Culture And Identity In "A Term Paper

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Culture and Identity in "A Rose for Emily"

William Faulkner's "A Rose for Emily" is the disturbing story of an elderly unmarried woman (Emily) who lives alone and rarely leaves her home. Her father was demanding and controlling, and she only loved one man, Homer Barron, who deserted her one day and never came back to town. Culture and identity are a vital part of this short story, because Emily resorts to murder rather than admit the man she loves does not love her. She kills him with arsenic and keeps his body in an upstairs bedroom for decades in order to live out her lie.

The story is a short look into the culture and identity of Southern women, (and many other women as well), who view love and marriage as the only true occupation in life. Emily allows her father to control her life, and when he dies, she looks to Homer for that control and support. She also listens to the eternal gossip of the townspeople and lets it influence her life and her decisions. In short, she is incapable of making rational decisions on her own because of the influence of the people around her, and her identity is wrapped up in local culture and beliefs, rather than her own needs and feelings. She kills Homer so she will have eternal love, as unreal as that seems, and to placate the townspeople who think she will commit suicide because of Homer's desertion. Southern women had few choices other than marriage, and for Emily, killing Homer was a rational act that gave her control and reason over something. In her town, that would not have been possible for a single, unmarried woman. Her culture limited her, and so she made the only decision she could to remain sane in a limiting and irrational world.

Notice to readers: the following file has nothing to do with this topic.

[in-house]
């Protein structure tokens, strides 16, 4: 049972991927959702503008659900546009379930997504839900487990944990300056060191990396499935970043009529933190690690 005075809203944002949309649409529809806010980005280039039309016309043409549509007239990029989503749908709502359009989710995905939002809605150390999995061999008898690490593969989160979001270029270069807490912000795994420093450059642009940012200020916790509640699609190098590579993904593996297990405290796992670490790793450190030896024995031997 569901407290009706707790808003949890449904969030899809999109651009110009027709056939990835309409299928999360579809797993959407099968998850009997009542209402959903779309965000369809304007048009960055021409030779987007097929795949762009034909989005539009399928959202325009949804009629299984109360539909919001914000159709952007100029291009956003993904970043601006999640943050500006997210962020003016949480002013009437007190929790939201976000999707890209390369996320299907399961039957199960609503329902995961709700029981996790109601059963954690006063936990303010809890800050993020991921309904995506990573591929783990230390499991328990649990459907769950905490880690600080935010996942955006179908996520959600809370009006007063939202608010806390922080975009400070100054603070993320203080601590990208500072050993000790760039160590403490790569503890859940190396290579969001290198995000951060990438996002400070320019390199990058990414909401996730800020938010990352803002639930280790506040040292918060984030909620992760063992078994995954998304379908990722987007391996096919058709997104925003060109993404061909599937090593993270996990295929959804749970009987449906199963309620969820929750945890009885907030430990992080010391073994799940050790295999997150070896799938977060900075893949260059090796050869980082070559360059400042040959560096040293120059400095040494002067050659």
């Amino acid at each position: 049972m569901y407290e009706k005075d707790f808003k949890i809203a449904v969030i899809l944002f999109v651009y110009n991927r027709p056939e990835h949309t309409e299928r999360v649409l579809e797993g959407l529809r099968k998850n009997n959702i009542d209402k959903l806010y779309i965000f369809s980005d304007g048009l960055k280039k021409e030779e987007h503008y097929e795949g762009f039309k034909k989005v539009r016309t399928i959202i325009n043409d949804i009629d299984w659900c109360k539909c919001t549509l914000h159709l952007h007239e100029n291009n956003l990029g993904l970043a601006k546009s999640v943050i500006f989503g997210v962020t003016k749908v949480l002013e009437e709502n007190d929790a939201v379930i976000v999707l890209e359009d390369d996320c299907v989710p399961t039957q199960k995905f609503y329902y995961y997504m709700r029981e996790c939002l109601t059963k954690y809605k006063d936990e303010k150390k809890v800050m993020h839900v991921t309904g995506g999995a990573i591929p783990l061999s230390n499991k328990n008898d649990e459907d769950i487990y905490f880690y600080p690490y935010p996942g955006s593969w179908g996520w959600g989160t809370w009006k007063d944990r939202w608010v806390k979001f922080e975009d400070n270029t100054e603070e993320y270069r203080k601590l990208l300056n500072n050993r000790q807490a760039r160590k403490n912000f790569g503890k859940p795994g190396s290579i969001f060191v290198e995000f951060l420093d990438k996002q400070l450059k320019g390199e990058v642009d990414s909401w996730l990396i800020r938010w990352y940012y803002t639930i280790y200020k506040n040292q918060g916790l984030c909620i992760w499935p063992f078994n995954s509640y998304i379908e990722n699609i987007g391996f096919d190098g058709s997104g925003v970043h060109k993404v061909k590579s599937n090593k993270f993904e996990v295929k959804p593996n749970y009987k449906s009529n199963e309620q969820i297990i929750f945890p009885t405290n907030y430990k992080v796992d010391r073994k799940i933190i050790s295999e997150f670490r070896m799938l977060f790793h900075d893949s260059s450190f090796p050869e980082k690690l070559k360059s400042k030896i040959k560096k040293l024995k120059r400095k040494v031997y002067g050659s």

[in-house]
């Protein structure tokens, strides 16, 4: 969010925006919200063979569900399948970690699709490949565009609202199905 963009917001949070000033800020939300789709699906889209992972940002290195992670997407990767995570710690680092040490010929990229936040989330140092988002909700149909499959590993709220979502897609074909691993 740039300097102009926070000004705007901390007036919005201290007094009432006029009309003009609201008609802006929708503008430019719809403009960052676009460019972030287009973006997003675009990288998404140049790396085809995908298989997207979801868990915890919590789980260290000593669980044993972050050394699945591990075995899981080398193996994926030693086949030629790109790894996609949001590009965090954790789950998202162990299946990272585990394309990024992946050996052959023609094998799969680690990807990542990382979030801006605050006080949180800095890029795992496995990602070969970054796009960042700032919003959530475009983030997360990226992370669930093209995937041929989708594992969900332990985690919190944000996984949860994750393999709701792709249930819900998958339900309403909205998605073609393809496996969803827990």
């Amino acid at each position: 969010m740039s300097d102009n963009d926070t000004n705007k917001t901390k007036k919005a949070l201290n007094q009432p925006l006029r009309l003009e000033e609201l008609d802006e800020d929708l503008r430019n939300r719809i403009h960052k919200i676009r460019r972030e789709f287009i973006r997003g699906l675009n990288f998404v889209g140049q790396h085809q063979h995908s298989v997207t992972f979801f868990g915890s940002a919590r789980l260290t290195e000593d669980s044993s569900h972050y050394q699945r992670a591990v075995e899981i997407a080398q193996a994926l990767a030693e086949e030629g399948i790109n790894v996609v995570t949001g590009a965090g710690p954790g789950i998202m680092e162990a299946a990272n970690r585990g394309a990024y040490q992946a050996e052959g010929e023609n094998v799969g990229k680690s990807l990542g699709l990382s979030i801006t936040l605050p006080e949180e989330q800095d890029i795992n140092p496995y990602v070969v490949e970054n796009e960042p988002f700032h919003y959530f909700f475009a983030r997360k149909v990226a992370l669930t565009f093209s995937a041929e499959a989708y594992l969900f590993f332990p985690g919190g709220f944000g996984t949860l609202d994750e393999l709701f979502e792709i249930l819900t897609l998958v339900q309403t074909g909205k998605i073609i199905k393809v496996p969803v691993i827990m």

This is a sad story not because Emily lived so long contentedly with a dead man, but because the townspeople were so uninvolved with her and her plight. With some support and understanding, she might have lived a rational and happy life, but the culture did not support that for her or for other women.

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